Living On A Fixed Income

08 timelapse Lytham St Annes Lancshire pier wood wooden setting sun sea reflection lee ramsden photography photographer

Now that I’ve retired from traditional work I have to face up to the fact that for the next 10 years I’m living off a fixed lump sum and thereafter living off a pension who’s value waxes and wanes with the vagaries of the stock market.  Although I’ve lived for 20 years with a fixed salary, I always knew that I could work for longer if I needed more money before I retired.  Now that I’ve decided to retire my net income is essentially fixed and substantially less than my previous gross salary.  As a result I’m already feeling a change in my attitude to money.  Every time an idea for a holiday, a day trip, a new gadget, or a meal out pops into my head it’s quickly followed by a nagging voice reminding me that I’m not replenishing ‘my pot’.  This is a shame, because I’ve never been one to worry about money, or to horde it, but I do like the warm sense of security that comes from having ‘enough’.

Since I don’t want to live the rest of my life worrying about running out of money or depriving myself of experiences in order to preserve my sense of financial security I need to change the way that I think.  The best way to do this that I’ve come up with so far is to start paying myself a ‘wage’ and to partition that monthly wage up for different purposes, allowing a surplus to develop that I feel comfortable spending.

For example imagine that I pay myself a wage of £2000 a month, from this I might decide that I’m happy to partition £200 for hiking day trips and encourage myself to spend up to that limit (I already operate a system a little like this for household repairs and saving for a new car so I know it stands a good chance of working)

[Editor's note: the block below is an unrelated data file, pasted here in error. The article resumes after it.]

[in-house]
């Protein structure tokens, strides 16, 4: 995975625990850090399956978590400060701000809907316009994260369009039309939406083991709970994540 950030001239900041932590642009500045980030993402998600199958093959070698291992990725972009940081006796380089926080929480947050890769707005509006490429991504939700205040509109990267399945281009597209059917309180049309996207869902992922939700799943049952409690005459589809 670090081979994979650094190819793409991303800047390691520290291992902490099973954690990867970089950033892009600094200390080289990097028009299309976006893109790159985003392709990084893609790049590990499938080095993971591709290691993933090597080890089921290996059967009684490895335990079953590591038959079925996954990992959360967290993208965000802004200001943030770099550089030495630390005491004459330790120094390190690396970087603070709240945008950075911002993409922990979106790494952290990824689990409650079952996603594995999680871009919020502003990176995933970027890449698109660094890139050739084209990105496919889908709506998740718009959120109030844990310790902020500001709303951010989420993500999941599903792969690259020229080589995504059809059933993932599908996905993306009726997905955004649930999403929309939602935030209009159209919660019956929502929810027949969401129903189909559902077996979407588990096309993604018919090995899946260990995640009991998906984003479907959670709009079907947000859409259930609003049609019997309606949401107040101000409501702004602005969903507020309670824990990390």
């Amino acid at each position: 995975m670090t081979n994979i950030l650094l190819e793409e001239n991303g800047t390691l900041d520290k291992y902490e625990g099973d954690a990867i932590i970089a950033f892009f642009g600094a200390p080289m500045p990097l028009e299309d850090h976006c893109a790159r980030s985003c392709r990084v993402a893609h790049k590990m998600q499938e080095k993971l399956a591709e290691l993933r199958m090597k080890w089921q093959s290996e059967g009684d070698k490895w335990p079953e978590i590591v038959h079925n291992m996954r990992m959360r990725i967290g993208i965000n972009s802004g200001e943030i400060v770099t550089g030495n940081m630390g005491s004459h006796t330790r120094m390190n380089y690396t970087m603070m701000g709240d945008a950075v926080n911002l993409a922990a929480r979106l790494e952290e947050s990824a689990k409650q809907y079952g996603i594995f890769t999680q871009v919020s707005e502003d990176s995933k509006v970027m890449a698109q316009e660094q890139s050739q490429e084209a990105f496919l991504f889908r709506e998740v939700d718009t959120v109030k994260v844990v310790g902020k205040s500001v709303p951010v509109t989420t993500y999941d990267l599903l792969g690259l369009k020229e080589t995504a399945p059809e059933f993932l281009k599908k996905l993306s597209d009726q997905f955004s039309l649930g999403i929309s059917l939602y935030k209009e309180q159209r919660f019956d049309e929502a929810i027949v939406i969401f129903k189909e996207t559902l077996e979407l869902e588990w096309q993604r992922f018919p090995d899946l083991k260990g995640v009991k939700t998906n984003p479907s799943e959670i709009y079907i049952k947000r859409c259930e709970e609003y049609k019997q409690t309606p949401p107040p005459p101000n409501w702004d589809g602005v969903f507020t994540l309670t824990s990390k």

The real benefit of a system like this is that I can use these pots of money to encourage myself to live the kind of life I want to.  Partitioning money for personal travel, family holidays, gadgets, gardening etc. and crucially having a clear intent that I should be spending that money, secure in the knowledge that it’s affordable.  The alternative is to live as frugally as possible, to delight in my simple life and simple needs, to be content with walking along the beach (rather than hiking in the Lakes) listening to podcasts on my iPhone 4s (rather than audio books on my 6 plus) enjoying the food I’ve grown in my garden (rather than eating out).

In the end I think I will blend the two approaches,  I won’t have enough money in my various buckets to fund all the experiences and things that I fancy, so I will end up appreciating things that don’t cost money just as much.

The photo introducing this post is of St Annes beach, my goto location for low cost inspiration.  I’m writing in Caffe Nero where I’ve been for a couple of hours drinking the free iced water.  Jennie and I are going out for brunch later though and then on to watch Jurassic World, a nice balance of frugality and costly experience.

Steve Richards

I'm retired from work as a business and IT strategist. now I'm travelling, hiking, cycling, swimming, reading, gardening, learning, writing this blog and generally enjoying good times with friends and family

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